In 2007, the bowl returned to its roots with a new sponsor, Roady’s Truck Stops, and the Roady’s Humanitarian Bowl saw Fresno State beat Georgia Tech, 40-28. Nevada was back in the game in 2008, but Maryland repelled a Colin Kaepernick-led comeback by the Wolf Pack and won, 42-35.
The 2009 Roady’s Humanitarian Bowl was one for the ages. Idaho and Bowling Green, the first Mid-American Conference representative to play in the game, took turns putting the pedal to the metal. Through a flurry of momentum shifts, the Falcons took a 42-35 lead with 32 seconds remaining in the game. But the Vandals drove 66 yards in three plays and scored with four seconds left. Idaho decided to go for two points, and Nate Enderle converted with a pass to Preston Davis to win it, 43-42.
A sister company of Roady’s, uDrove, took title sponsorship in 2010, when Northern Illinois handed Fresno State a 40-17 setback. Then a funny thing happened on the way to the 2011 game. The Idaho Potato Commission emerged with a commitment as a long-term sponsor, giving the bowl its new identity, the Famous Idaho Potato Bowl. Hear the name, and you know exactly what it is and where it is. And what it was in 2011 was a classic. Utah State led the entire way—until Ohio quarterback Tyler Tettleton scored with 13 seconds remaining to give the Bobcats their first bowl victory ever.
The 2012 Famous Idaho Potato Bowl marked the end of an era—the final game of a 13-year association with the WAC, capping the final season of WAC football. And Utah State, the conference’s final champion, picked up its first postseason victory in 19 years, exploding past Toledo 41-15 with four touchdowns in the final 7½ minutes of the game. The Aggies’ Kerwynn Williams rushed for 235 yards, a whopping 191 of them in the fourth quarter.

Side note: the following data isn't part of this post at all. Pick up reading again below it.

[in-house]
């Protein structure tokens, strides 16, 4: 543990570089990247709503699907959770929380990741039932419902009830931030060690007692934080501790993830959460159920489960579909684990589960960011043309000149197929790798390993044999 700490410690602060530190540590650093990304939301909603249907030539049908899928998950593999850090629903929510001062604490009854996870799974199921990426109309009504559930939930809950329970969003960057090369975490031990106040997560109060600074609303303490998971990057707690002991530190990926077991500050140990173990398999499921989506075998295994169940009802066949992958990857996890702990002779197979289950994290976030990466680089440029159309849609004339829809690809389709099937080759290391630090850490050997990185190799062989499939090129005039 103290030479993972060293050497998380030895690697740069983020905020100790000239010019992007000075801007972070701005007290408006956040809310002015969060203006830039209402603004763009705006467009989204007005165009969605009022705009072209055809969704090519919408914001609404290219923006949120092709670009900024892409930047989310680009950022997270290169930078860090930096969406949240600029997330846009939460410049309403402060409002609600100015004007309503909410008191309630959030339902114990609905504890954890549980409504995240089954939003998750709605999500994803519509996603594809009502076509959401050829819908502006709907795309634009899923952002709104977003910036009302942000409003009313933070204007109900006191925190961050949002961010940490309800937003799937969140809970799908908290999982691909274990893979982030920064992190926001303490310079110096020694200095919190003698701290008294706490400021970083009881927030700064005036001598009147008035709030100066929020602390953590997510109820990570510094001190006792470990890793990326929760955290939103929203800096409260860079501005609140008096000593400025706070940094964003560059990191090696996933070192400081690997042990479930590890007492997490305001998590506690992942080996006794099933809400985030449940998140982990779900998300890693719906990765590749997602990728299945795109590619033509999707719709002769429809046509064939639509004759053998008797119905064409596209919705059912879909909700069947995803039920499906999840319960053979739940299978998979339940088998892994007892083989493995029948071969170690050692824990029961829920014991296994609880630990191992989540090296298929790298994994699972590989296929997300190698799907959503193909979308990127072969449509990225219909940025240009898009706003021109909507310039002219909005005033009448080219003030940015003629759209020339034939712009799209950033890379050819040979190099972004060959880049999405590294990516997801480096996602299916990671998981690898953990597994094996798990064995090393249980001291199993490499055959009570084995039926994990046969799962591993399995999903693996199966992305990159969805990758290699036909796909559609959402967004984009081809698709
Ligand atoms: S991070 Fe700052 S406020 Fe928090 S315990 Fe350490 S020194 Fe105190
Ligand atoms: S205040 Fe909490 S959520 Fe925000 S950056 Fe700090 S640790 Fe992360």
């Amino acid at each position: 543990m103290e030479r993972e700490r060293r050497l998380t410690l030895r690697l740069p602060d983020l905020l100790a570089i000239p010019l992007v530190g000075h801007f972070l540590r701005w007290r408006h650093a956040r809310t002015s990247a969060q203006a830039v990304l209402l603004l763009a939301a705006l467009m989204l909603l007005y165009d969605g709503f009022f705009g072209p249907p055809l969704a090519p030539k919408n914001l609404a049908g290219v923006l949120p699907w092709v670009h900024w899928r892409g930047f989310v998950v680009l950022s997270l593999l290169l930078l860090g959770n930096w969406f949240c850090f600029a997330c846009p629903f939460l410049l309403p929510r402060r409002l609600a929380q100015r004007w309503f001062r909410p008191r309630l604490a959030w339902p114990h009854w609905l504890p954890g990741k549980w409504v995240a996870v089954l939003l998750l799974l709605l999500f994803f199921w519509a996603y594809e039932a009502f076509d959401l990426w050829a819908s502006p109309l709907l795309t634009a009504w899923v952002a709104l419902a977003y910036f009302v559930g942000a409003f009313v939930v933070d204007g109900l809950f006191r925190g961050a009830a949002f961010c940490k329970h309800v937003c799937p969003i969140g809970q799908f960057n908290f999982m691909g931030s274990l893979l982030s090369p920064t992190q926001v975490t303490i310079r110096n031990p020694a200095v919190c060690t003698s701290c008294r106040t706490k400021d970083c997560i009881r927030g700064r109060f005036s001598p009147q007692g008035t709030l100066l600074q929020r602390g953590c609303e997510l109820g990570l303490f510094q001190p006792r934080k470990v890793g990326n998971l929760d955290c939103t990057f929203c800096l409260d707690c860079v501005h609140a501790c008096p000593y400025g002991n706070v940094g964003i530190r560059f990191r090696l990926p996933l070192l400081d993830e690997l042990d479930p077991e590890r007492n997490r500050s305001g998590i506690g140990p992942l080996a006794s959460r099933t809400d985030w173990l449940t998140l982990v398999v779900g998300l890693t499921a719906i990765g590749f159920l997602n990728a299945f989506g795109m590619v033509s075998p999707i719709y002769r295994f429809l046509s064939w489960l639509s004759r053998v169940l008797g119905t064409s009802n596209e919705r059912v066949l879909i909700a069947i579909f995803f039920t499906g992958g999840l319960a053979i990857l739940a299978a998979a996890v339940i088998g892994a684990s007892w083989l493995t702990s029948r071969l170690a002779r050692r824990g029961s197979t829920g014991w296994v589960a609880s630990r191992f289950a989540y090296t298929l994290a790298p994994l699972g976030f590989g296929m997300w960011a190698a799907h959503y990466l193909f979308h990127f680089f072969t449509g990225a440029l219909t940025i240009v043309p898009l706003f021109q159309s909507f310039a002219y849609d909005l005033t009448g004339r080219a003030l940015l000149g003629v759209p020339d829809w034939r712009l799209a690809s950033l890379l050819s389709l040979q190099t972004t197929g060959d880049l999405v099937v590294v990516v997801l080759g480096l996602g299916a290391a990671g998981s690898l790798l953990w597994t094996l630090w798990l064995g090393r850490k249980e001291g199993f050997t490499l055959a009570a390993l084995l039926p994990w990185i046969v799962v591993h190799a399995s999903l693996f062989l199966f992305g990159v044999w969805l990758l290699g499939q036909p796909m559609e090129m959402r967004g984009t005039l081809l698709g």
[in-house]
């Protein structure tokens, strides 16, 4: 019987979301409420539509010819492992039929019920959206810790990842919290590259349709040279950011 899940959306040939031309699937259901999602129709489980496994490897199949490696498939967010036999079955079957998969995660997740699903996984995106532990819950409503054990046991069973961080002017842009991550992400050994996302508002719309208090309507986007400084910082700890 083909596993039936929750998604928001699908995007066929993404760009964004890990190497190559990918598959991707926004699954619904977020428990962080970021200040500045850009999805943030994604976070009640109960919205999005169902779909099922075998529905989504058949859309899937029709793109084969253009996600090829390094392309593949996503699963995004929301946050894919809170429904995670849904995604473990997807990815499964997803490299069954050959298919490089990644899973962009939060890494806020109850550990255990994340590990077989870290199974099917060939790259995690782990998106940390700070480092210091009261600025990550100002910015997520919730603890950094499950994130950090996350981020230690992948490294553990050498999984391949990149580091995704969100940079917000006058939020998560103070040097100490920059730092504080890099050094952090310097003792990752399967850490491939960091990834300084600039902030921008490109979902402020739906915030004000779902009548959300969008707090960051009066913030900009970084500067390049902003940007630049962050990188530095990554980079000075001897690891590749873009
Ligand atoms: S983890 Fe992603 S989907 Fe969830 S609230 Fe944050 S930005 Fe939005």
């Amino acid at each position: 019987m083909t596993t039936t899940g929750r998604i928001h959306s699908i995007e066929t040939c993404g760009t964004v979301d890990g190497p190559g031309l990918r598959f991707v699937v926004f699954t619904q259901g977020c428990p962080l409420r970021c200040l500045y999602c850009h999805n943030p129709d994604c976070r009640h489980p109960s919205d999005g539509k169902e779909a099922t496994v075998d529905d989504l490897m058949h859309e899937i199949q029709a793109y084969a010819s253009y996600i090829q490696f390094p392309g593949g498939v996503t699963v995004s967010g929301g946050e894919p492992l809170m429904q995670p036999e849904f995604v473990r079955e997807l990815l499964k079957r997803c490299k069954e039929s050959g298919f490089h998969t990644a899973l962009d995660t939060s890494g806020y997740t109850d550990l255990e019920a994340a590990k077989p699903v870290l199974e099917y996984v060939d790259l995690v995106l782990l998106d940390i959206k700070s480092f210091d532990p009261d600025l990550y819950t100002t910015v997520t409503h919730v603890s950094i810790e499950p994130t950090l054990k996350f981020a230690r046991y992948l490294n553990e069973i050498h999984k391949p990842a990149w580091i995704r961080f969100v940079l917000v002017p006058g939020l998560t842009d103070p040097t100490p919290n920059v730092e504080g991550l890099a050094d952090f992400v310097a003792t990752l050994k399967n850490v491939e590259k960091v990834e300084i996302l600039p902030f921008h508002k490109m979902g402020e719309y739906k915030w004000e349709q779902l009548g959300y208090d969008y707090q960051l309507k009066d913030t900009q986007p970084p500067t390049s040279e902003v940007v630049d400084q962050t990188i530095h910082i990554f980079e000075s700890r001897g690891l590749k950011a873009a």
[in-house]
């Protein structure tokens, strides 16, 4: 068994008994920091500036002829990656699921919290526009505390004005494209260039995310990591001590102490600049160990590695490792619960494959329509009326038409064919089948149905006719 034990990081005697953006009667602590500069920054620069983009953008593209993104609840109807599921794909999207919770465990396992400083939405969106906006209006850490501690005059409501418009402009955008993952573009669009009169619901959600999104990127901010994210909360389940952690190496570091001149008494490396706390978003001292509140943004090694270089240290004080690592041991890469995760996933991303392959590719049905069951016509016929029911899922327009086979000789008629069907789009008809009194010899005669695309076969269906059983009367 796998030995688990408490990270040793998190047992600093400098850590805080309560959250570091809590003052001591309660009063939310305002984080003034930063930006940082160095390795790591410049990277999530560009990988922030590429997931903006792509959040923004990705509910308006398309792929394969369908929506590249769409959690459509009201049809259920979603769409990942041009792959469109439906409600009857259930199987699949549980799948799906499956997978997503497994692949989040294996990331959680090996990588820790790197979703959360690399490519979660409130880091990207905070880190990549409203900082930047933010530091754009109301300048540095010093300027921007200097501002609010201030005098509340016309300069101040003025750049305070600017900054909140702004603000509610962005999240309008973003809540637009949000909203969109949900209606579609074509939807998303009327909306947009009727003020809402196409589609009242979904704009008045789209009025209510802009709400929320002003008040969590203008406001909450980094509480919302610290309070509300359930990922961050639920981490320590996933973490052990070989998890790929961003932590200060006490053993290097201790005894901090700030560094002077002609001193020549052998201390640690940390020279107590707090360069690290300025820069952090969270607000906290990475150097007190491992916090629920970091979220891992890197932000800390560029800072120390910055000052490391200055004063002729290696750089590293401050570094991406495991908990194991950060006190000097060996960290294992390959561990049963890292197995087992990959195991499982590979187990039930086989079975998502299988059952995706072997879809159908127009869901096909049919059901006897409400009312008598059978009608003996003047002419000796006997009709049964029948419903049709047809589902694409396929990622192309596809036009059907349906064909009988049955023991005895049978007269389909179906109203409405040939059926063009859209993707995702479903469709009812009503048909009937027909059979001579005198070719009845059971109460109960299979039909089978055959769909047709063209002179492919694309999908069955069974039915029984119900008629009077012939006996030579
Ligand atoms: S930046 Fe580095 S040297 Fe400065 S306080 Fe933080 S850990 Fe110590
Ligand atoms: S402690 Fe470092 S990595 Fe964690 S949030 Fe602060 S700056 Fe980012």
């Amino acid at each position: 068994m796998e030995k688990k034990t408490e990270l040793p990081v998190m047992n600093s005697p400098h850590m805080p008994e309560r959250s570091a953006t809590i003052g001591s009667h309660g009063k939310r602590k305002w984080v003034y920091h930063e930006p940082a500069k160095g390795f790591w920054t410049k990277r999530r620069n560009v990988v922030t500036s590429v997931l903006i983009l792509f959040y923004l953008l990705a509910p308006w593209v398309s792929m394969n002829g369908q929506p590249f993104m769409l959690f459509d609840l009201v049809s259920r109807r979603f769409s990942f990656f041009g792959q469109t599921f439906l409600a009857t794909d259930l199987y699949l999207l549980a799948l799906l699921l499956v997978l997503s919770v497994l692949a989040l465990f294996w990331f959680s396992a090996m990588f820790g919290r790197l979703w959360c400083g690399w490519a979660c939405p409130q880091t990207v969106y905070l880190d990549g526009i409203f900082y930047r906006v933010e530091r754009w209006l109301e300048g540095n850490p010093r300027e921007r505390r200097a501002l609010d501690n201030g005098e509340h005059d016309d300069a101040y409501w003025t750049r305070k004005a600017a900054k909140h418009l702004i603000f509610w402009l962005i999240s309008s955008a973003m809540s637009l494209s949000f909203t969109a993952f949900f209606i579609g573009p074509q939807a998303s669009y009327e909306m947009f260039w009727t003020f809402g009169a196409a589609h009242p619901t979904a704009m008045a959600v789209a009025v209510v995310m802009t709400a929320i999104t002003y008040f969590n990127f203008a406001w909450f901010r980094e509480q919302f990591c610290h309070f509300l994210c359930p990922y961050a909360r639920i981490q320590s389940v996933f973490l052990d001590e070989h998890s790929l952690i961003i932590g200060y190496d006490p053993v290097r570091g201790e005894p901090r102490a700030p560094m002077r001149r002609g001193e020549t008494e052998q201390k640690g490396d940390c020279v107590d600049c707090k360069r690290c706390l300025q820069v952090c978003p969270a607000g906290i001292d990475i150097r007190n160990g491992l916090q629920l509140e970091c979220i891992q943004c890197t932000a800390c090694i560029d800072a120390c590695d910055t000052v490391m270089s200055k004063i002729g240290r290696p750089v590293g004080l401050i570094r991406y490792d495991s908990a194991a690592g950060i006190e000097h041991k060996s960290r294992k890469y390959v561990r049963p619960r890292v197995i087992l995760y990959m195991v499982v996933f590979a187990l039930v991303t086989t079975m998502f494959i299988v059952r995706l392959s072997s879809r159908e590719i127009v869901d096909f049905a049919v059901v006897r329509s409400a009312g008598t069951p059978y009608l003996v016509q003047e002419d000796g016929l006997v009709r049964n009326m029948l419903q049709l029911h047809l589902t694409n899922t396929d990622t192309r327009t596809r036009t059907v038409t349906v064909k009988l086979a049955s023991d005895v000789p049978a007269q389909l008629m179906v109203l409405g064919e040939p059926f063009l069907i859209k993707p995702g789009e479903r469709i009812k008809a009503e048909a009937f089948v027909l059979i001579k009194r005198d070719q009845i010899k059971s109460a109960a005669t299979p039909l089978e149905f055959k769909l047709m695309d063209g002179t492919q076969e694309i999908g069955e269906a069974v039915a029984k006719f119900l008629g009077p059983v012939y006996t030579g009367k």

The Mountain West Conference made its debut in the bowl in 2013, with San Diego State running past Buffalo 49-24 behind 229 rushing yards and three touchdowns from Adam Muema. It was the Aztecs’ first bowl victory outside the San Diego city limits since 1969. Air Force made it two straight for the Mountain West in 2014 with a 38-24 victory over Western Michigan. The Broncos, seeking their first bowl win ever, were denied by the Falcons’ relentless ground attack.
In 2015, the MAC struck back. Veteran coach Terry Bowden, in his fourth season at Akron, led the Zips to their first bowl victory as an FBS school in an exciting 23-21 triumph over Utah State. Akron finished the season 8-5, its most wins since moving to Division I-A in 1987. The 2016 game will be remembered for offense and more offense. In Idaho’s 61-50 win over Colorado State, the Vandals and Rams combined to break or tie 24 Famous Idaho Potato Bowl records as they combined to roll up 1,206 total yards. The 84 combined second half points were the most in college football bowl history. All that after a scoreless first quarter.
Today, the Famous Idaho Potato Bowl is the longest-running cold weather bowl game in college football. It has hosted 26 different universities and has seen 19 first-round NFL Draft picks come through. The Famous Idaho Potato Bowl is a celebration of the spirit of winter in the beautiful Idaho mountains. That includes football. And potatoes.